Lavrov said Kiev sought to join NATO shortly after a meeting of the Russian and Ukrainian leaders in Minsk, Belarus, to seek to resolve the conflict.
“So the party of peace was trying, and is still trying, to advance a negotiated political settlement of all the fundamental questions Ukrainians face, and in Kiev, the party of war is taking steps clearly aimed at undermining these efforts,” Lavrov said.
“Support for the strengthening of the party of war in Kiev is actively being fueled and stirred up by Washington and certain European capitals. The most important thing is the need to talk sense into the party of war in Kiev, and in large part only the United States can do this.”
Earlier, Mikhail Popov, deputy head of the Kremlin’s advisory security council, said, “The fact that the military infrastructure of NATO member states is getting closer to our borders, including via enlargement, will preserve its place as one of the external threats for the Russian Federation.”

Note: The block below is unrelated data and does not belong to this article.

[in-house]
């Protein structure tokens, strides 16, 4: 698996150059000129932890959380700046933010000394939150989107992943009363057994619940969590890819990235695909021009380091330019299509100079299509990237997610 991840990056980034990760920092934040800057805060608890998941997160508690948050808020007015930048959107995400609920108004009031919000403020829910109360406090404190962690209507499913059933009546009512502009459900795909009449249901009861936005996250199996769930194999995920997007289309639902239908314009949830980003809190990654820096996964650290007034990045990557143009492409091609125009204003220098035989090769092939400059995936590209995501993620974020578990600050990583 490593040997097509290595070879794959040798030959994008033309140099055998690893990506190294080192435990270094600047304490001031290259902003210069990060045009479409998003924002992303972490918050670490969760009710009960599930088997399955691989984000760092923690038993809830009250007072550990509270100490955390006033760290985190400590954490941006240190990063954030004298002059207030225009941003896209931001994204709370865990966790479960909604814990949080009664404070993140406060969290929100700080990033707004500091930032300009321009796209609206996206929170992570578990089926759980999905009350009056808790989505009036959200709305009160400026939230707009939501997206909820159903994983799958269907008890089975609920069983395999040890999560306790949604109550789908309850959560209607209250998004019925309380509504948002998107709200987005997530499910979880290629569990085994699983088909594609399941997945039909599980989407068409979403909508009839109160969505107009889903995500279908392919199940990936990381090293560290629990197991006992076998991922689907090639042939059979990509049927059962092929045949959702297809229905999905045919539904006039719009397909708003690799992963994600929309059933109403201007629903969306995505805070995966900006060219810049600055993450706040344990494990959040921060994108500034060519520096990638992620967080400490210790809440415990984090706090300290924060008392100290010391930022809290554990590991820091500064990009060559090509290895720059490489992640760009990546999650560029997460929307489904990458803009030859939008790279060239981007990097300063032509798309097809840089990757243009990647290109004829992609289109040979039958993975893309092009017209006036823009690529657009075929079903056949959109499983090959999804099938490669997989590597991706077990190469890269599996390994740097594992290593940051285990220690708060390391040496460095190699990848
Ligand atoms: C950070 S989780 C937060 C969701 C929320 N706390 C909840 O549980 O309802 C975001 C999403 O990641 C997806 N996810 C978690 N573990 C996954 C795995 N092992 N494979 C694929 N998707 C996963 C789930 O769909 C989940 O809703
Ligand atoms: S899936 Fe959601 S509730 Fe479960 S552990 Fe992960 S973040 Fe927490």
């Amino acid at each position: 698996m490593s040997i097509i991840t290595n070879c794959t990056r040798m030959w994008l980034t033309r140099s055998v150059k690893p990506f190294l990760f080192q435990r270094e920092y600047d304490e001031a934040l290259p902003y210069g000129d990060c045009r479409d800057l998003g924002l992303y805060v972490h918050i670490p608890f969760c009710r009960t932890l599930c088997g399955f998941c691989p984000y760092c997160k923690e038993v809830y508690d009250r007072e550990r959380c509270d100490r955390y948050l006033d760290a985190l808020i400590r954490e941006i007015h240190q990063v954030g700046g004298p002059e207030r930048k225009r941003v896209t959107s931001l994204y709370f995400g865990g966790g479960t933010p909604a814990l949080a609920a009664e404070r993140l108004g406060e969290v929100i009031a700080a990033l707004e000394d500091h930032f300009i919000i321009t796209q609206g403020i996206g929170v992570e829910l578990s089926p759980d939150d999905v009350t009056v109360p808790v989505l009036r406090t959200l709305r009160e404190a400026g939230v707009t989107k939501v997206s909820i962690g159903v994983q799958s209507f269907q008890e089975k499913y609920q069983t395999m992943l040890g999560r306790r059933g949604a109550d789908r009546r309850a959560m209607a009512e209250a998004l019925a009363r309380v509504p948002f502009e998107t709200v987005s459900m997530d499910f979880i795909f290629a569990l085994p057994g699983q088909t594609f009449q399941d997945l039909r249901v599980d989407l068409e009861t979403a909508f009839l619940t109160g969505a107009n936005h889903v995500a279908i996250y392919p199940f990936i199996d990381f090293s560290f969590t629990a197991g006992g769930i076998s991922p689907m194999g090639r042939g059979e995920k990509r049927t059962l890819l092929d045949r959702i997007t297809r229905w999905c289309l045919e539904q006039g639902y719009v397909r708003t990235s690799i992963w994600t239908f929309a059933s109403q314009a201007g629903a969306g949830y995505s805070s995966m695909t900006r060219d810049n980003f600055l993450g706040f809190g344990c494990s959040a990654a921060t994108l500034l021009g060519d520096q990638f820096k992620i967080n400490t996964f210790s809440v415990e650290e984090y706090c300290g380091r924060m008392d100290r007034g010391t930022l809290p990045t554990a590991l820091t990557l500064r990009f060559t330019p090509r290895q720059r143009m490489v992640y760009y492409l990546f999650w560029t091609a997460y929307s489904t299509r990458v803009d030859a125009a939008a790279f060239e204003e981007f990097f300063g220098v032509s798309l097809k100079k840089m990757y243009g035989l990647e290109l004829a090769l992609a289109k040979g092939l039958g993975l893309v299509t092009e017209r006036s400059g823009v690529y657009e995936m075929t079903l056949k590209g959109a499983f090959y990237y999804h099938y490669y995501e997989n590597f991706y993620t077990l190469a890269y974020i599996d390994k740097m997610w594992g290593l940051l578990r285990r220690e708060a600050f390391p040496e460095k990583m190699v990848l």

He in an interview with the Russian news agency RIA Novosti that NATO was “aggravating tensions with Russia” and cited that as a key factor in determining Moscow’s military strategy. He offered no details. The statement came one day after the Ukrainian defense minister warned of a “great war” with Russia, “the likes of which Europe has not seen since the Second World War.”
NATO Secretary General Anders Fogh Rasmussen said Monday that the NATO alliance would be designing a “readiness action plan” — complete with a rapid-response force — at its Wales meeting to respond to “Russia’s aggressive behavior.”